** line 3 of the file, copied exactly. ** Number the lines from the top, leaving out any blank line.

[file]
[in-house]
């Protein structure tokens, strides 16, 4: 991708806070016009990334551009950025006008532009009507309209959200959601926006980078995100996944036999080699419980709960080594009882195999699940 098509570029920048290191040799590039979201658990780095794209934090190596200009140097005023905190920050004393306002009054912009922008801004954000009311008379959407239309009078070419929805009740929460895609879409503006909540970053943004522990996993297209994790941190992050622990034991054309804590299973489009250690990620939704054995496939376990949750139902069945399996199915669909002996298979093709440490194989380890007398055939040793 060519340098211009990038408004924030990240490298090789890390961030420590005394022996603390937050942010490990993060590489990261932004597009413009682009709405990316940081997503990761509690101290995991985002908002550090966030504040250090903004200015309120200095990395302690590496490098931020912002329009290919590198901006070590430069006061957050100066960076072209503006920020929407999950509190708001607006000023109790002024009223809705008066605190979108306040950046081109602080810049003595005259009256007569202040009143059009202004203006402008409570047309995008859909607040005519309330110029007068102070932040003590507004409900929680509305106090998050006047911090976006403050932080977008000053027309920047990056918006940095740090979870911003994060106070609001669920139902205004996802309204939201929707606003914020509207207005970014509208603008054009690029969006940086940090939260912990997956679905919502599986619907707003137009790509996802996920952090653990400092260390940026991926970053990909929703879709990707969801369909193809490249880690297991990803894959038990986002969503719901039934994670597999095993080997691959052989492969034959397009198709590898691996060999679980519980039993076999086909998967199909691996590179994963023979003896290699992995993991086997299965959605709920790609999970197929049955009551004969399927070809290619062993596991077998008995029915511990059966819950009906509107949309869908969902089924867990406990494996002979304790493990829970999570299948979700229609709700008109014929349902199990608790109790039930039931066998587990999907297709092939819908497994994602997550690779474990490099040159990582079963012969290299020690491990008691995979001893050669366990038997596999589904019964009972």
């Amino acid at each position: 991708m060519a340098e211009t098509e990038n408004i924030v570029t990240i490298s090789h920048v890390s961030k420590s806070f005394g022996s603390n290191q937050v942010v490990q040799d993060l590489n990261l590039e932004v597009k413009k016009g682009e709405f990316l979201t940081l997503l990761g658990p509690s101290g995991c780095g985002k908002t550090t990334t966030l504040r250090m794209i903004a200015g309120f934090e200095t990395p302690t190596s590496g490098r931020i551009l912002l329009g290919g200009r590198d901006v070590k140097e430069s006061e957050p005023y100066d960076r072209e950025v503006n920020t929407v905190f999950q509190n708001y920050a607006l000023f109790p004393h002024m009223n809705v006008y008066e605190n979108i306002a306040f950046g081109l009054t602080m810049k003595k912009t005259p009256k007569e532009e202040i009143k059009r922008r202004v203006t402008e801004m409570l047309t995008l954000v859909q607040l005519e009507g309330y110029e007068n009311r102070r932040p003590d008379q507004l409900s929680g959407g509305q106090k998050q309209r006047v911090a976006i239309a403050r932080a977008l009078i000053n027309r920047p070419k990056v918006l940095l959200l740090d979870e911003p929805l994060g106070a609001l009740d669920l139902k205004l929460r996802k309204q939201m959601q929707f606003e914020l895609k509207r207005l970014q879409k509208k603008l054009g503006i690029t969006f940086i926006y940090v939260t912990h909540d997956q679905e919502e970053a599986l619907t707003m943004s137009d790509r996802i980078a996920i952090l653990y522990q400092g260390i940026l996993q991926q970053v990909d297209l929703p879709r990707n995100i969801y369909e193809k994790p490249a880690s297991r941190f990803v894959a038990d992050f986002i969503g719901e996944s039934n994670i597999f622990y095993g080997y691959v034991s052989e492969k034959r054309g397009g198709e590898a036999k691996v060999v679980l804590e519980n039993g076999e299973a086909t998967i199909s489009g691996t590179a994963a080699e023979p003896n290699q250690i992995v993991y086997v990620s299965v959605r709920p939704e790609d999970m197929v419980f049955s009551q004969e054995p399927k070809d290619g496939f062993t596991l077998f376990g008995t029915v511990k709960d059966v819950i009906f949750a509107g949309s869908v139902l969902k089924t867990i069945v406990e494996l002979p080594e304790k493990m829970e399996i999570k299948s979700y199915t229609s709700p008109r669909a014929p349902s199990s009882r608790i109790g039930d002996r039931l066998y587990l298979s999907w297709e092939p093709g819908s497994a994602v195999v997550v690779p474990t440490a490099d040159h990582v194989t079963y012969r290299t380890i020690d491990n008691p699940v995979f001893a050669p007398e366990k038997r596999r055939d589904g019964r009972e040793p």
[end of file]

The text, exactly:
């Amino acid at each position: 991708m060519a340098e211009t098509e990038n408004i924030v570029t990240i490298s090789h920048v890390s961030k420590s806070f005394g022996s603390n290191q937050v942010v490990q040799d993060l590489n990261l590039e932004v597009k413009k016009g682009e709405f990316l979201t940081l997503l990761g658990p509690s101290g995991c780095g985002k908002t550090t990334t966030l504040r250090m794209i903004a200015g309120f934090e200095t990395p302690t190596s590496g490098r931020i551009l912002l329009g290919g200009r590198d901006v070590k140097e430069s006061e957050p005023y100066d960076r072209e950025v503006n920020t929407v905190f999950q509190n708001y920050a607006l000023f109790p004393h002024m009223n809705v006008y008066e605190n979108i306002a306040f950046g081109l009054t602080m810049k003595k912009t005259p009256k007569e532009e202040i009143k059009r922008r202004v203006t402008e801004m409570l047309t995008l954000v859909q607040l005519e009507g309330y110029e007068n009311r102070r932040p003590d008379q507004l409900s929680g959407g509305q106090k998050q309209r006047v911090a976006i239309a403050r932080a977008l009078i000053n027309r920047p070419k990056v918006l940095l959200l740090d979870e911003p929805l994060g106070a609001l009740d669920l139902k205004l929460r996802k309204q939201m959601q929707f606003e914020l895609k509207r207005l970014q879409k509208k603008l054009g503006i690029t969006f940086i926006y940090v939260t912990h909540d997956q679905e919502e970053a599986l619907t707003m943004s137009d790509r996802i980078a996920i952090l653990y522990q400092g260390i940026l996993q991926q970053v990909d297209l929703p879709r990707n995100i969801y369909e193809k994790p490249a880690s297991r941190f990803v894959a038990d992050f986002i969503g719901e996944s039934n994670i597999f622990y095993g080997y691959v034991s052989e492969k034959r054309g397009g198709e590898a036999k691996v060999v679980l804590e519980n039993g076999e299973a086909t998967i199909s489009g691996t590179a994963a080699e023979p003896n290699q250690i992995v993991y086997v990620s299965v959605r709920p939704e790609d999970m197929v419980f049955s009551q004969e054995p399927k070809d290619g496939f062993t596991l077998f376990g008995t029915v511990k709960d059966v819950i009906f949750a509107g949309s869908v139902l969902k089924t867990i069945v406990e494996l002979p080594e304790k493990m829970e399996i999570k299948s979700y199915t229609s709700p008109r669909a014929p349902s199990s009882r608790i109790g039930d002996r039931l066998y587990l298979s999907w297709e092939p093709g819908s497994a994602v195999v997550v690779p474990t440490a490099d040159h990582v194989t079963y012969r290299t380890i020690d491990n008691p699940v995979f001893a050669p007398e366990k038997r596999r055939d589904g019964r009972e040793p």